The Last Word: It's not a shame Bale is Welsh, it's a blessing

Hysterical over-reaction proves that playing for England would have harmed nice lad's career
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The Independent Football

Of the many attributes of Gareth Bale, the greatest could well be that he is Welsh. That is not merely a self-satisfied statement from a Taffy (although I must confess we are feeling a tad smug over the bridge) but also a genuine belief that if the Cardiffian had been born 40 miles to the east, it could have irreparably harmed his career. To understand why is simply to imagine what would have happened in the last four days since his virtuoso against Internazionale.

Bale's first performance in the away tie was considered a classic but, in joining The Godfather and The Dark Knight as characters who starred in sequels better than the original, he ensured the reaction verged on hysterical. Yet if three lions adorned his national shirt rather than a single dragon there would have been no "verging" about it.

On the evidence of 180 minutes, England would be favourites to win the 2014 World Cup and Bale would be the genius on which the glory would be built. The analysis would have gone way beyond the sports pages and certainly way beyond what it could mean to the chances of Tottenham Hotspur progressing in the Champions' League. No, the fevered speculation would have gone mainstream and the patriotism would have been mainlined.

The clamour for Fabio Capello to use this unique talent properly would have become so vehement that by now he would have been summoned to the Palace and told if he did not construct his side and his entire gameplan on that golden left foot he would be packed off to the Tower, or probably to Milan. Hail Bale, the gift from the sporting gods here to lead us out of our footballing wasteland...

But wait, what about the boy himself, what would have happened to young Gareth? Well, the sponsorship opportunities would be far greater in both number and noughts; the agents would have been in 10 per cent heaven. There would have been no chance of him playing golf on Wednesday afternoon with his mates (as he did) and there would have been no chance of him keeping his spikes anywhere near terra firma (as he tried).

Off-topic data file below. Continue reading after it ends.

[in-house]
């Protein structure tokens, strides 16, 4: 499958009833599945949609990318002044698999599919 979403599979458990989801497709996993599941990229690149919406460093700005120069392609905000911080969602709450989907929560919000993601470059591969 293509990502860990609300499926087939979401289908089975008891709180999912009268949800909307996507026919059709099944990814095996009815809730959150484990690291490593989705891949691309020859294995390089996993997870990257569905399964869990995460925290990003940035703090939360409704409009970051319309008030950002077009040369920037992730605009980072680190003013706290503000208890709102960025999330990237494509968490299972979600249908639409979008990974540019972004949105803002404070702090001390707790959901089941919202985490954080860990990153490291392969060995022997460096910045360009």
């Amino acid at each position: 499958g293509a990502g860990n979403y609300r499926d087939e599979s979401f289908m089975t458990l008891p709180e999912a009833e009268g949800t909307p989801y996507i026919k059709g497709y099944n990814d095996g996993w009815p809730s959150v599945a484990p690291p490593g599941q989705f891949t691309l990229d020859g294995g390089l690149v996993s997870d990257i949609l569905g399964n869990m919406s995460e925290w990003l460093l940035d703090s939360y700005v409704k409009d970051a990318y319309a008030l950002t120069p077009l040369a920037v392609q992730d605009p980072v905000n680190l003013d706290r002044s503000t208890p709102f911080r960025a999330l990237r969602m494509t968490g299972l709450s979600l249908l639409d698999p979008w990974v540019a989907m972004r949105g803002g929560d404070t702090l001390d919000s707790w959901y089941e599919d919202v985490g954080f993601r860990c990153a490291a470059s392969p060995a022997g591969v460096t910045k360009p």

Bale would have been acclaimed a national treasure and therefore be national property, too. By now the rake would have been so far buried into his private life, they would have discovered things about Gareth Bale that even Gareth Bale didn't know.

Except here's the thing, and here's what would be another part of the problem. There isn't anything to dig up on Bale, apart from the unsatisfactory morsels that he is a quiet, well-mannered lad from a well-heeled part of the city. He is Ryan Giggs without the turbulent childhood, without the love of the high life even. If you believe the Old Trafford maestro to be unassuming and modest, then Bale at 21 makes Giggs at 21 resemble Amy Winehouse. Those who know him confirm he is without fault and without much of an ego, either. Bale would be depicted as the perfect saviour.

How would he cope with that, with England's dreams resting on what many are only now just realising happen to be very broad shoulders? Of course that is hypothetical; we don't know yet how he will manage under the intense spotlight already lighting up his every move. But surely it is unarguable to say it will be easier to reach his potential without the absurd levels of expectation which follow the would-be 1966 successors.

Wayne Rooney and Bale are as different as human beings as they are as players, but what the former would give for the latter to be his countryman. And not just because he would not have to go foraging out on the left for service. Rooney could be receiving his ankle rehab in the United States in the blissful knowledge that some other poor dolt at home is the fodder for the flashbulbs, someone else would be judged as having a duty to his country, someone else could take the weight of underachievement.

But then some will say Bale will never reach his potential because of his nationality. They will point to Giggs, to George Best and to other great players whose talent never graced the greatest stage. This may have applied once but, in truth, has not for a long time. If this year's World Cup told us anything it is that international football is not the be-all and end-all; in fact, to the mass of early retirees it means sod all. Club football now affords the possibility of as much fulfilment as any player should ever need. Just ask Didier Drogba.

Not to say Bale's Wales aspirations are forlorn and the excitement has long been welling in these parts of a midfield four comprising Bale, Craig Bellamy, Aaron Ramsey and Jack Collison. But if and when he does inspire his country to their first major finals since 1958 he will be doing so with élan, rather than labouring under any great, historical demand.

The chances are, of course, Wales's skirmishes among the elite will remain, at best, occasional, and even this disappointment will favour Bale in terms of the longevity of his career. Giggs would not still be playing at the top level now – indeed, would not be the reigning Sports Personality of the Year – if he was English. He would have been burned out physically and probably emotionally as well.

So it's not a shame Bale is Welsh – it's a blessing. He can do it for himself, for his club and, yes, if he must, for his country as well. But not for some ludicrous higher cause he could only dream of satisfying. Even he's not that good.

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